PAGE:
How to talk to your kids about sexual assault and harassment scandals

November 30, 2017

The latest news stories seem to be filled with example after example of prominent leaders, actors, or politicians who have been accused of sexual harassment or sexual assault. With these complex issues happening frequently, how can parents navigate conversations about these topics with their kids?

If we're being honest, many parents don't want to have this conversation. It's awkward. It's complicated. It's hard enough to have conversations about “the birds and the bees.” It's all the more difficult to discuss a hornet's nest like sexual assault. The reason it's so difficult is because we often don't know what to say, don't feel equipped, or don't have the confidence to have the conversation.

But every parent must be prepared to have difficult conversations with their children, even on topics like sexual harassment or sexual assault. God has designed parents to be shepherds of their homes. And what a shepherd does is protect and provide for the flock. In this case, it means providing a framework for understanding this topic. If parents do not disciple their children when it comes to sexuality, the culture will be glad to do it instead.

Conversations related to sexuality must be done in age-appropriate and intentional ways. And it is usually best, when possible, for moms to talk with daughters and dads to talk with sons. Here are several factors that every parent should highlight to their children when talking through the issue of sexual assault.

First, parents should teach their children that God designed sexual intimacy for marriage. It's not enough to have a one-time conversation about “the birds and the bees.” We need to teach our children how sexuality was created by God for our good. When it is practiced within the boundaries of marriage, sexuality leads to true human flourishing. When children see sexual brokenness around us in the culture, what they need most is to hear the beautiful picture of marital sexuality from the Bible celebrated in the home. This is not a conversation we should run from, but one that we should be faithful to have.

Second, parents should teach their children that sexual sin is an issue of behavior and brokenness. Our kids need to be reminded of the effects of the fall on the sinful rebellion of all humanity. When discussing sexual assault and harassment, it creates an opportunity to point out to our children the way selfish desires of the heart can manifest in sinful deviancy. Our children need to understand that the use of authority or power for selfish gain is never appropriate in the eyes of God, especially when it comes to sex. This also creates the opportunity to show our kids how the brokenness expressed in sexual assault leads to the brokenness of the victim of that assault, as well.

Third, parents should teach their children about the consequences of sin and the need for accountability. Sin has consequences, and clear examples of sexual sin create opportunities for our children to see the results of those consequences. Because of the public nature of both the sexual sin and the ramifications, these recent stories create an opportune time to remind our children that there are always consequences for sin, even if they are delayed.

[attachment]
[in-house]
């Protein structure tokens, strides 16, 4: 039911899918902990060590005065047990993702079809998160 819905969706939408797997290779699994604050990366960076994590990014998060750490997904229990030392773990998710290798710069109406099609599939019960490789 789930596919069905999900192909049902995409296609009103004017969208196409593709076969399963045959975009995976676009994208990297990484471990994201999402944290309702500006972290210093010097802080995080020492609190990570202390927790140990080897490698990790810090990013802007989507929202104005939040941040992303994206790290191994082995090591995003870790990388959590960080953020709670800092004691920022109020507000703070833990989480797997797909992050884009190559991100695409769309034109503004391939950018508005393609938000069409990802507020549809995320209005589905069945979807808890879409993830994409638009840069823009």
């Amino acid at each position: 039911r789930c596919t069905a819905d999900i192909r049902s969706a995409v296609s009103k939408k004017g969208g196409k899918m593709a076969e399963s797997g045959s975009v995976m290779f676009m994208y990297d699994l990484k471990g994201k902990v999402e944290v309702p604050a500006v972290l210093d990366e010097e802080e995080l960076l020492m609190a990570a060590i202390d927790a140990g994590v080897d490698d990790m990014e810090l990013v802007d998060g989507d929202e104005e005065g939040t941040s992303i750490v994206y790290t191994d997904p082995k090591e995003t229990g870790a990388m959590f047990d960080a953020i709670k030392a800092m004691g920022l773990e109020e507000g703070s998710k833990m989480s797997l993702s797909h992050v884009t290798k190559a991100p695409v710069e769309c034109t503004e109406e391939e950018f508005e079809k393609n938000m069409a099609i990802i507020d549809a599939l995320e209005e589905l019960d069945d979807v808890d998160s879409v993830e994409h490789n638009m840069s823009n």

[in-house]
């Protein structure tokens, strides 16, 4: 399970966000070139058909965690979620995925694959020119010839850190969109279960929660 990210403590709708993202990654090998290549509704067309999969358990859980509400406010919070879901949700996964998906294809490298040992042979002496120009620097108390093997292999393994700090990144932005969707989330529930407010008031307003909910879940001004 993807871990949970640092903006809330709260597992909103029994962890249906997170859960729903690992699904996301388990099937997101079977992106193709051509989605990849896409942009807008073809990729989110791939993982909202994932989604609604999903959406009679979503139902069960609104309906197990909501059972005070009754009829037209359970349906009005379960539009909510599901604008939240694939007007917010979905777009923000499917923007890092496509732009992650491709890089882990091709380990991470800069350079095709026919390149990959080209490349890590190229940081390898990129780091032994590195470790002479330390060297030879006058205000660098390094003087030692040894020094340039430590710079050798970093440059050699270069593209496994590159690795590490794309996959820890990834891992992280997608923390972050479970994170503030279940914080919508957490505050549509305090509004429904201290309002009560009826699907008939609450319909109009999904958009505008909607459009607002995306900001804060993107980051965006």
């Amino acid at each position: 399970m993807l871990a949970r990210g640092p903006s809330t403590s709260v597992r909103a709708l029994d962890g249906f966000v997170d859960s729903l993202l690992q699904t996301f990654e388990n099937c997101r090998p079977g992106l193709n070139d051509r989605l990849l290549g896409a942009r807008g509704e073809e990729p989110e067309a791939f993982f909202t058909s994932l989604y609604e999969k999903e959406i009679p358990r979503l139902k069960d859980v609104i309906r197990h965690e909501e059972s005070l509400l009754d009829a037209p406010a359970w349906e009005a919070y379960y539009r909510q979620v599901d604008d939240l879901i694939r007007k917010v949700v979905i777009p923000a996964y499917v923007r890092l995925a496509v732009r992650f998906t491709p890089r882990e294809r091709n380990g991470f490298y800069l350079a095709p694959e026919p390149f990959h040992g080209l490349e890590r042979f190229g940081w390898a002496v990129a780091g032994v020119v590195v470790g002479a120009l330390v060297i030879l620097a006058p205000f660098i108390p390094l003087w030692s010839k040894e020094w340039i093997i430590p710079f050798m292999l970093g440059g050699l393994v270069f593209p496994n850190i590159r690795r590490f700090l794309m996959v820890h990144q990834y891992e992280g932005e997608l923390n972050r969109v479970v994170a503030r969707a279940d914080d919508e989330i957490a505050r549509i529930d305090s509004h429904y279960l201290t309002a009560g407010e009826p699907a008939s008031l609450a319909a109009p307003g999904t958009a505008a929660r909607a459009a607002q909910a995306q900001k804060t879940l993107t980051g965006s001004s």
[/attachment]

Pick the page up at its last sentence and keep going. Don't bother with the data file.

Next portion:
Fourth, parents should show their children the proper way to respond to victims of sexual sin. We should model both empathy and action. We need to help our children understand why their first instinct should be to take the stories of victims of alleged sexual assault seriously. Furthermore, we need to explain why the church should be the safest place for victims of sexual assault to find help and hope in their time of desperation. Cultivating empathy and calling for action can help our kids understand the right way to respond to sin of all kinds.

Fifth, parents should show their children the difference between remorse and repentance for sin. In the Bible, remorse is described as sorrow for the consequences of sin. But repentance is sorrow for the commission of sin. When leaders or celebrities offer remorseful, half-hearted, non-apologies for their actions, it provides a backdrop for parents to discuss what genuine repentance and sincere apologies should look like. Beyond that, it creates a scenario for parents to discuss the hope that we have in repentance, while also reminding our children that forgiveness from our sin does not always remove us from the consequences our sin.

Sixth, parents should teach their children the need to protect their hearts and bodies. On the one hand, we want to protect the hearts of our children so that they might walk in a manner worthy of the gospel, while also preserving the innocence appropriate for their age. Yet, parents have a responsibility to educate their kids on how to protect their bodies from those who might put them at risk of sexual harassment or assault. So, we need to teach our children to be vigilant and to always be open with us about experiences that have happened to them. It also means we should be careful to teach our children that they don’t need to live in fear or panic about what may happen to them.

Having a conversation with their children about sexual harassment and sexual assault does not rank high on the list of what parents look forward to doing. But we don't get to choose our cultural moment or the sins that are being exposed all around us. If parents keep these key factors in mind when having age-appropriate conversations with their children, it will help them navigate a difficult topic in a Christ-centered and compassionate way.